Story at a glance
- More than 4 million Americans have been infected since the outbreak began.
- Florida on Wednesday reported 216 additional deaths, breaking its previous record set Tuesday.
- While the Sun Belt has experienced worsening outbreaks over the past several weeks, the nation’s top infectious disease expert Tuesday warned that the Midwest is experiencing a rise in the number of positive tests.
The United States on Wednesday topped 150,000 coronavirus-related deaths as the country continues to struggle to contain the virus that has infected more than 4 million Americans, according to a Reuters tally.
The grim milestone in the U.S. comes as the deadly coronavirus has claimed the lives of more than 660,000 people worldwide and infected nearly 17 million since the outbreak kicked off late last year. The U.S. currently leads the globe by a significant margin in the number of deaths and cases, followed by Brazil, India and Russia.
An average of about 1,000 virus-related deaths per day have been reported over the past week, the worst rate since early June. Daily death counts are also rising in 24 states and Puerto Rico, according to The New York Times database.
Florida, which has become a coronavirus hot spot, reported 216 additional deaths on Wednesday, breaking the state’s previous record of 186 deaths that was recorded Tuesday. The state has recorded at least 451,413 cases with 6,332 total deaths.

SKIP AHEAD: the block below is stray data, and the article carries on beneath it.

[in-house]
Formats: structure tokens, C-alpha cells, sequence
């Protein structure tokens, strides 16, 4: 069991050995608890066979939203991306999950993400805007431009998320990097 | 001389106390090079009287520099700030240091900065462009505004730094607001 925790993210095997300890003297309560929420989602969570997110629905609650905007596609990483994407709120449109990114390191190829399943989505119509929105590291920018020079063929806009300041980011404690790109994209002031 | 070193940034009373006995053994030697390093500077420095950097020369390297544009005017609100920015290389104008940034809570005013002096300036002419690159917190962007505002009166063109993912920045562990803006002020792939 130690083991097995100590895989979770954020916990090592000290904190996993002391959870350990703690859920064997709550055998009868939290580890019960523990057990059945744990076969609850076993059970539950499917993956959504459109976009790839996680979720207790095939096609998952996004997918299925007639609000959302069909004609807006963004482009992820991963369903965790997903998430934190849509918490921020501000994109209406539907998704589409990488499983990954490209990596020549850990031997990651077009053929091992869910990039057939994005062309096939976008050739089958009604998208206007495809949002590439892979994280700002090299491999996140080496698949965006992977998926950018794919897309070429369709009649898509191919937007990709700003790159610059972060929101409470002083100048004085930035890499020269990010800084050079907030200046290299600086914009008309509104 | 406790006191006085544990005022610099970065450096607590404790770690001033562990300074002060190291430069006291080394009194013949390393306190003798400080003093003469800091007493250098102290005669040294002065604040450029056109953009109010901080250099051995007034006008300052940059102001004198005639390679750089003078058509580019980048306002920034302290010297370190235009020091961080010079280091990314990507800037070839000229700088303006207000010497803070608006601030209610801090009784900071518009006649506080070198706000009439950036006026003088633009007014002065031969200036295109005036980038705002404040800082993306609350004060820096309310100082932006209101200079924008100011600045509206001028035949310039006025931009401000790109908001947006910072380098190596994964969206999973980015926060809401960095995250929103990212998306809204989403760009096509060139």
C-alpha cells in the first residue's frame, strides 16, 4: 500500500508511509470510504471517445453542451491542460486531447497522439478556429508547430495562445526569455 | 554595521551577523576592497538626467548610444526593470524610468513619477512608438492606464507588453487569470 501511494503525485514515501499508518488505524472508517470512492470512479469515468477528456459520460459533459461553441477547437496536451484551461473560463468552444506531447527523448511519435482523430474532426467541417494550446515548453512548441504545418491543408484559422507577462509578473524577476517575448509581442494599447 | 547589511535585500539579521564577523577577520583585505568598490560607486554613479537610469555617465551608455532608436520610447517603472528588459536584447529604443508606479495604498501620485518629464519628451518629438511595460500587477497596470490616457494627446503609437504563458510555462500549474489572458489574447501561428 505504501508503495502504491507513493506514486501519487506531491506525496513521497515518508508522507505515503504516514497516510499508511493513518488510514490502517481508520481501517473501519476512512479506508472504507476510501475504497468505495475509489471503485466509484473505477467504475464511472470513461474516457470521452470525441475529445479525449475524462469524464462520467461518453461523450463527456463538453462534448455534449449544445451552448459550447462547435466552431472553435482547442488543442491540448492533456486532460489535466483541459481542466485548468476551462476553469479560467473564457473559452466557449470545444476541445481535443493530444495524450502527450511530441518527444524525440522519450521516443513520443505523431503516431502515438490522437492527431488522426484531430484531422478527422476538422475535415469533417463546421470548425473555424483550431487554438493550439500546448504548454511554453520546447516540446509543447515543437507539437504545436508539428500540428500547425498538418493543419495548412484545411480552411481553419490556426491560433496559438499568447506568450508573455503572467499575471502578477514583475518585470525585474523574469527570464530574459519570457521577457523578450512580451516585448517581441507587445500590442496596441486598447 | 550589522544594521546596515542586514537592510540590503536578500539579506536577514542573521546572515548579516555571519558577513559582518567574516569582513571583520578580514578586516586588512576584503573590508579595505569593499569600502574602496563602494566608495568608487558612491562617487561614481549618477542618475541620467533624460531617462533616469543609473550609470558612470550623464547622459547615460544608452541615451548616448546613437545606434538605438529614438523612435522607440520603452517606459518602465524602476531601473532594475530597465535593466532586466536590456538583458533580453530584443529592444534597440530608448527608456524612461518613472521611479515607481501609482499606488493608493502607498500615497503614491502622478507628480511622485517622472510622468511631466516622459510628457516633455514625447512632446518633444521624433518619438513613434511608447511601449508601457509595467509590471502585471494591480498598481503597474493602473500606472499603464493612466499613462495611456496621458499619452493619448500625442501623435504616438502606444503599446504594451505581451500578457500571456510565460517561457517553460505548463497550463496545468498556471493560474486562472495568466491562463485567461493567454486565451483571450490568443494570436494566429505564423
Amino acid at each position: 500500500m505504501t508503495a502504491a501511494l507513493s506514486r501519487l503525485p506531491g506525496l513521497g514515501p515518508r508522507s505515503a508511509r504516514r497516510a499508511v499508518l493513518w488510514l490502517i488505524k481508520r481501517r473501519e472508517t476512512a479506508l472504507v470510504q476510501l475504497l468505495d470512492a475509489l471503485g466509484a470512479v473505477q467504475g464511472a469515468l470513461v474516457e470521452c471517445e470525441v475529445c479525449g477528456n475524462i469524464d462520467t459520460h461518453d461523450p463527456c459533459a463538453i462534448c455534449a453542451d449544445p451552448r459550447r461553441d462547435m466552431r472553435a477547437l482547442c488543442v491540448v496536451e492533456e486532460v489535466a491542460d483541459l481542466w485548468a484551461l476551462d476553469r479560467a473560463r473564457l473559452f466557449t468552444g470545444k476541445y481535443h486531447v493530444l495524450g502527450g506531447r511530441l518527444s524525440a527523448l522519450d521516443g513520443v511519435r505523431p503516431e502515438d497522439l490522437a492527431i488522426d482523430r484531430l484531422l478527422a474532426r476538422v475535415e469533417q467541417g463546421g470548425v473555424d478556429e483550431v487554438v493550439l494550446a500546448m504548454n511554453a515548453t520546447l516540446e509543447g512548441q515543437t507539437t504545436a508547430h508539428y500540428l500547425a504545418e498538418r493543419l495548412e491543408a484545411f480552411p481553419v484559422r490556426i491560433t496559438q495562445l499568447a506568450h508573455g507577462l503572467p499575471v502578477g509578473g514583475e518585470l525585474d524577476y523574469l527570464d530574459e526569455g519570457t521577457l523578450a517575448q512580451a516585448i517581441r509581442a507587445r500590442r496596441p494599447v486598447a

Meanwhile, California hit a sobering new record Tuesday, reporting 171 deaths, the largest single-day rise the state has seen since the pandemic began. The state has confirmed 8,716 deaths with 473,500 confirmed cases statewide. California has the third most coronavirus deaths in the United States, preceded by New Jersey and New York, two states hit hard early on in the pandemic.
While the Sun Belt has experienced worsening outbreaks over the past several weeks, the nation’s top infectious disease expert Tuesday warned that the Midwest is experiencing a rise in the number of positive tests.
“What I’m concerned about is...that some of the other states, the Ohios, the Indianas, the Tennessees, the Kentuckys that are starting to have that very early indication that the percent of cases regarding the number of tests that you have, that the percent is starting to go up,” Anthony Fauci said Tuesday during an interview with ABC’s “Good Morning America.”
“We just can’t afford, yet again, another surge,” he added.
BREAKING NEWS ABOUT THE CORONAVIRUS PANDEMIC